Florida State Seminoles' Defense Smothers Tajh Boyd, Clemson Tigers

By B.L. Lippert
Joshua S. Kelly-USA TODAY Sports

Saturday night’s top-five matchup between Clemson and Florida State featured two outstanding offenses and was supposed to be a shoot out.

That never materialized.

While the Seminoles’ offense went up and down the field consistently, the Clemson offense was out of sync from the first snap. The result was a demoralizing 51-14 thrashing in Death Valley.

On the opening play, Clemson quarterback Tajh Boyd completed a pass to Stanton Seckinger, but he coughed up the ball when Seminoles cornerback Lamarcus Joyner ripped it out just before he hit the ground. From there, it didn’t get much better.

The high-powered Clemson attack struggled with pass protections, as Florida State blitzed Boyd from all over the field. With pressure in his face, Boyd had one of the worst performances of his career.

The senior signal caller went 17-for-37 for 156 yards with a touchdown and two costly interceptions. He also got blindsided late in the first quarter, lost the ball and had to watch as Florida State defensive end Mario Edwards Jr. return it 27 yards for a touchdown.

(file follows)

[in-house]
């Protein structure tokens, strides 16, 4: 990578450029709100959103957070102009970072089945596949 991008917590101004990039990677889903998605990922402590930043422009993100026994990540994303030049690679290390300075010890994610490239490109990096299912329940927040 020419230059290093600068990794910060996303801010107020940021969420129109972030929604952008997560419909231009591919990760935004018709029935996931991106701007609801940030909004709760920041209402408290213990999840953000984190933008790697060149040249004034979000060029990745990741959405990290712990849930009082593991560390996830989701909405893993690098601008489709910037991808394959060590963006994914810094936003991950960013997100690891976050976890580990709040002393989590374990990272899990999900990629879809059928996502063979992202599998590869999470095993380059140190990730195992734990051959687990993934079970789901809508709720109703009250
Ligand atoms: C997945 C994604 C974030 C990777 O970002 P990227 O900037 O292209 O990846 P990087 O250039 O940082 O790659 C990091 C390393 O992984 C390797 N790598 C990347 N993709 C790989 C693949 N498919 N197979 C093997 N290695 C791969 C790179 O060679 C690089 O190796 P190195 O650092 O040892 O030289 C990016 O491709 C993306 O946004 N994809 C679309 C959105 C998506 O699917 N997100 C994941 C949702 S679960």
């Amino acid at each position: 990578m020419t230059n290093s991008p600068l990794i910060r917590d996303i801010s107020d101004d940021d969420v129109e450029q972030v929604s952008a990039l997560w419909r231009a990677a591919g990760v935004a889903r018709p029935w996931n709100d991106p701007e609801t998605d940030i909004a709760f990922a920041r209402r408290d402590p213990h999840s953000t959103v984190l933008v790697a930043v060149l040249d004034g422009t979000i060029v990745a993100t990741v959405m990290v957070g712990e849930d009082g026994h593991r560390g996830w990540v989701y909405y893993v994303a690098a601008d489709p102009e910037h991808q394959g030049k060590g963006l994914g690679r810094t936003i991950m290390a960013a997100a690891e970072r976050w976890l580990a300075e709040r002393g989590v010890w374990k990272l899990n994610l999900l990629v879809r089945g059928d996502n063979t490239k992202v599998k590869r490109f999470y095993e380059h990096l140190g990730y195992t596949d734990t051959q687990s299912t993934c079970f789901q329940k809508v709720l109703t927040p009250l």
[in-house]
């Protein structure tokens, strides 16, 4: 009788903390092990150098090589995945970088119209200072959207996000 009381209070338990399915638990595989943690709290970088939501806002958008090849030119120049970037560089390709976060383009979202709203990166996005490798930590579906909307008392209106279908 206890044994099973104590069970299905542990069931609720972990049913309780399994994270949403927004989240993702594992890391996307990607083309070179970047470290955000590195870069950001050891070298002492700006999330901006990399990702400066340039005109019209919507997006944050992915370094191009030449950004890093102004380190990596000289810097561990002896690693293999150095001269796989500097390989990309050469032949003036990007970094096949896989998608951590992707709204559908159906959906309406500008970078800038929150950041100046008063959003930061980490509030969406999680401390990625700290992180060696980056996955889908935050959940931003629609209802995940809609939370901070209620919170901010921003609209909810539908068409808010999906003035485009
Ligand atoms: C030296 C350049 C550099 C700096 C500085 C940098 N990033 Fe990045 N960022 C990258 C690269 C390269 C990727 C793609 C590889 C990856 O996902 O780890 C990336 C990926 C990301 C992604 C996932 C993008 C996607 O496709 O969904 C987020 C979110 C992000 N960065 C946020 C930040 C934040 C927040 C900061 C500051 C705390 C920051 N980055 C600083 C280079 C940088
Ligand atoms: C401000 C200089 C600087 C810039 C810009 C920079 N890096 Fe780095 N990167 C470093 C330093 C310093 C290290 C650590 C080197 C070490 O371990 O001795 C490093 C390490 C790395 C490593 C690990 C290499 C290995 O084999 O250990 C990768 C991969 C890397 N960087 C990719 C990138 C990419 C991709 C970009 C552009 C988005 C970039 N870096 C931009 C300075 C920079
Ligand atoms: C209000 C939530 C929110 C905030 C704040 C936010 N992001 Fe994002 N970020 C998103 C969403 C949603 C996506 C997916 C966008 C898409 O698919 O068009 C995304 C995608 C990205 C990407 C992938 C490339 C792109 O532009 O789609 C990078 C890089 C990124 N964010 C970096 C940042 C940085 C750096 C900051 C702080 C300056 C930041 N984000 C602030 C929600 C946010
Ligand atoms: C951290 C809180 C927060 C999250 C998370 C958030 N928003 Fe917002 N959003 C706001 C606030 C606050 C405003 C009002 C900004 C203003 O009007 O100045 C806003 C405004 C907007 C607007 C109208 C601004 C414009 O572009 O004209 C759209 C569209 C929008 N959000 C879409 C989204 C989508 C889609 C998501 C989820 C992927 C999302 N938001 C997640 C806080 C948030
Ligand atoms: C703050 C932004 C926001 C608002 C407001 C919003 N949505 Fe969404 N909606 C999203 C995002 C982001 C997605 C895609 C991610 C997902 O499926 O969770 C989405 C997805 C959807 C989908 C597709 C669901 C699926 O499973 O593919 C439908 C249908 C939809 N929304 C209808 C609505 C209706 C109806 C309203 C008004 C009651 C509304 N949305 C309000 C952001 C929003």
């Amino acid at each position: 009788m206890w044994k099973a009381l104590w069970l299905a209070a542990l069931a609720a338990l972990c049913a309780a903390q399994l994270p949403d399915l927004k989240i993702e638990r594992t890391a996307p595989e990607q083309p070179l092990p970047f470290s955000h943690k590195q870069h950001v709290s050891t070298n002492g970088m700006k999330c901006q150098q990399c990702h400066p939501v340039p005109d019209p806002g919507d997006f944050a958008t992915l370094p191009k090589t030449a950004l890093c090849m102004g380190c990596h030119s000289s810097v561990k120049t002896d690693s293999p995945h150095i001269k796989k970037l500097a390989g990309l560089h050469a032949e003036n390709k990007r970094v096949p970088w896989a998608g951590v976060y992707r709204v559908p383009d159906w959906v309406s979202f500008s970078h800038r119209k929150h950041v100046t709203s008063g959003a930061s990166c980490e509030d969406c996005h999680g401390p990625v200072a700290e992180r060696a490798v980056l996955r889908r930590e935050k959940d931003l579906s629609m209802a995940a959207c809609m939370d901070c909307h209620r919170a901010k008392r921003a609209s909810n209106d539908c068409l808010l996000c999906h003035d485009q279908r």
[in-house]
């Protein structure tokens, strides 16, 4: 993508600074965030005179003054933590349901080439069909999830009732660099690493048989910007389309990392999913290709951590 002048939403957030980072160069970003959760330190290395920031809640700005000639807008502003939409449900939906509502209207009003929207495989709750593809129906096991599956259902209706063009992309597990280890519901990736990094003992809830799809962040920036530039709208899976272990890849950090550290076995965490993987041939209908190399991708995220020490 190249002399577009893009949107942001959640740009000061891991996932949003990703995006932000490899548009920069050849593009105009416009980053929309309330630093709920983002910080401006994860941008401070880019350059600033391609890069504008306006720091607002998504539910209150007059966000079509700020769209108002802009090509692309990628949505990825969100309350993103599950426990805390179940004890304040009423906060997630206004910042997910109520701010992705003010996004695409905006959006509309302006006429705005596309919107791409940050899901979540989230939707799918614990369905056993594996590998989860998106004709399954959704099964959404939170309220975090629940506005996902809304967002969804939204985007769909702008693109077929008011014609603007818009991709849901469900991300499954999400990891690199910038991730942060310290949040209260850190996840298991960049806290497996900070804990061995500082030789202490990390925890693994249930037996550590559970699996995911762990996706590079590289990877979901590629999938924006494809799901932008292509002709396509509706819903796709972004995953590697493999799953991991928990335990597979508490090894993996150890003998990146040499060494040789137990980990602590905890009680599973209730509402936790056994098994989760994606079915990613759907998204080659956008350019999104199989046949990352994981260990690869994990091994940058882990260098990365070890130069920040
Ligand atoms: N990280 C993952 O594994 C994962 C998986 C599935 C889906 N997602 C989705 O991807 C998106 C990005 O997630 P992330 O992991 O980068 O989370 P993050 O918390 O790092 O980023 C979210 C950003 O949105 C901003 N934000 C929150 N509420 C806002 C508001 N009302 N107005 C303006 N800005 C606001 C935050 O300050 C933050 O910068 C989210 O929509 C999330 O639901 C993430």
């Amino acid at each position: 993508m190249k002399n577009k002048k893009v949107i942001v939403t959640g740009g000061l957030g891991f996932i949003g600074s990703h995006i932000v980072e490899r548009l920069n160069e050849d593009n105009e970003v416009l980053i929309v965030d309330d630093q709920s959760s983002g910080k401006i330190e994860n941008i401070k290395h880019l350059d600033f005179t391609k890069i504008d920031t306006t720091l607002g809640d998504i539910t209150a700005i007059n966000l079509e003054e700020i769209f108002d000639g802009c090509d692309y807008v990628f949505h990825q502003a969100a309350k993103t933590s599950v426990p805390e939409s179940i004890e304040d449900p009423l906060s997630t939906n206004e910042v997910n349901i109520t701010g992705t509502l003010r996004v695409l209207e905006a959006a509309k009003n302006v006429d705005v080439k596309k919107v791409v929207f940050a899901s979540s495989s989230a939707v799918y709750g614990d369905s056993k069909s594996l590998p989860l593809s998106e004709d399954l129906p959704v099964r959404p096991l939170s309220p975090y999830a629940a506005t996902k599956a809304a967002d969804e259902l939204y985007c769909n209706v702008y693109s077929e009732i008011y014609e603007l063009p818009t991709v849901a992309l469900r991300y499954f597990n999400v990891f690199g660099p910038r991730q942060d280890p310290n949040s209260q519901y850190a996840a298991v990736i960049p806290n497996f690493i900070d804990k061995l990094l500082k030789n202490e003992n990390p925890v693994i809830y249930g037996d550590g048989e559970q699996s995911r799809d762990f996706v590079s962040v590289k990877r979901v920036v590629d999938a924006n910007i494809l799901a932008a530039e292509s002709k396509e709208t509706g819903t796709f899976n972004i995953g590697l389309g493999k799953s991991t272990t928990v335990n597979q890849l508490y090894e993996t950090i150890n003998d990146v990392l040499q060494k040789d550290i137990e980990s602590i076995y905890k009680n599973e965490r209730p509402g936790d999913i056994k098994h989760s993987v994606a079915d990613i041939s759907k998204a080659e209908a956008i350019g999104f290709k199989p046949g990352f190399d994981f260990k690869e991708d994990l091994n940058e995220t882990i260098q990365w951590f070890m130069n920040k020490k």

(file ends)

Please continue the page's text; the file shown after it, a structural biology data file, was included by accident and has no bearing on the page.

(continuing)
That fumble was also caused by Joyner, who was in Boyd’s head all night. On a handful of occasions, Joyner crept up from his cornerback spot and blitz Boyd. More often than not, the result was a negative play. Then, on another play that swung the momentum, Joyner showed blitz, backed off late and was able to run under a poorly thrown ball for a red-zone interception.

The Clemson offense converted only 5-of-15 third down opportunities and couldn’t sustain drives against a swarming Seminoles defense.

The final stats were a bit skewed because of a late touchdown drive with the backups in, but even still, the Tigers only gained 326 yards on the day.

It was a dominating performance from start to finish, and showed that the Seminoles are perhaps the best team in the country.

You May Also Like